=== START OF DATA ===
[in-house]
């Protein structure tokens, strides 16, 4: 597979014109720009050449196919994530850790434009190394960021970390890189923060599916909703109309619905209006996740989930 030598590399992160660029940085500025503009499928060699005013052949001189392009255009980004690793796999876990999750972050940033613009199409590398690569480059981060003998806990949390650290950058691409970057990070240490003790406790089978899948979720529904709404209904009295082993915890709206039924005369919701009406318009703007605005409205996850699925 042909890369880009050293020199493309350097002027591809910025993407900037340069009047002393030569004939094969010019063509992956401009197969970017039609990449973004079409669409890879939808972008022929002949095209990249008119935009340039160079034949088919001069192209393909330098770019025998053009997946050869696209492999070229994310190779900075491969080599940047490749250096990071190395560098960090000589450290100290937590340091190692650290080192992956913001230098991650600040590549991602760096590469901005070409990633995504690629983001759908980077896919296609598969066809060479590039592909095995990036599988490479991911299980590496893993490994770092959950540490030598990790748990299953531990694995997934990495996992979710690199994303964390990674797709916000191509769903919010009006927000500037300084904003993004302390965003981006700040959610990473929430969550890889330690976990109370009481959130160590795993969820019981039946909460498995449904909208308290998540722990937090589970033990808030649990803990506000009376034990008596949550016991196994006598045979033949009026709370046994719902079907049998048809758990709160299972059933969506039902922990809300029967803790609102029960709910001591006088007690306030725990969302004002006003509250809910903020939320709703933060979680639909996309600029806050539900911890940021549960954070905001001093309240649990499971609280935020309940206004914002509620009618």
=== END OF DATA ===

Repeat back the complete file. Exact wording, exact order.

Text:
[in-house]
């Protein structure tokens, strides 16, 4: 597979014109720009050449196919994530850790434009190394960021970390890189923060599916909703109309619905209006996740989930 030598590399992160660029940085500025503009499928060699005013052949001189392009255009980004690793796999876990999750972050940033613009199409590398690569480059981060003998806990949390650290950058691409970057990070240490003790406790089978899948979720529904709404209904009295082993915890709206039924005369919701009406318009703007605005409205996850699925 042909890369880009050293020199493309350097002027591809910025993407900037340069009047002393030569004939094969010019063509992956401009197969970017039609990449973004079409669409890879939808972008022929002949095209990249008119935009340039160079034949088919001069192209393909330098770019025998053009997946050869696209492999070229994310190779900075491969080599940047490749250096990071190395560098960090000589450290100290937590340091190692650290080192992956913001230098991650600040590549991602760096590469901005070409990633995504690629983001759908980077896919296609598969066809060479590039592909095995990036599988490479991911299980590496893993490994770092959950540490030598990790748990299953531990694995997934990495996992979710690199994303964390990674797709916000191509769903919010009006927000500037300084904003993004302390965003981006700040959610990473929430969550890889330690976990109370009481959130160590795993969820019981039946909460498995449904909208308290998540722990937090589970033990808030649990803990506000009376034990008596949550016991196994006598045979033949009026709370046994719902079907049998048809758990709160299972059933969506039902922990809300029967803790609102029960709910001591006088007690306030725990969302004002006003509250809910903020939320709703933060979680639909996309600029806050539900911890940021549960954070905001001093309240649990499971609280935020309940206004914002509620009618």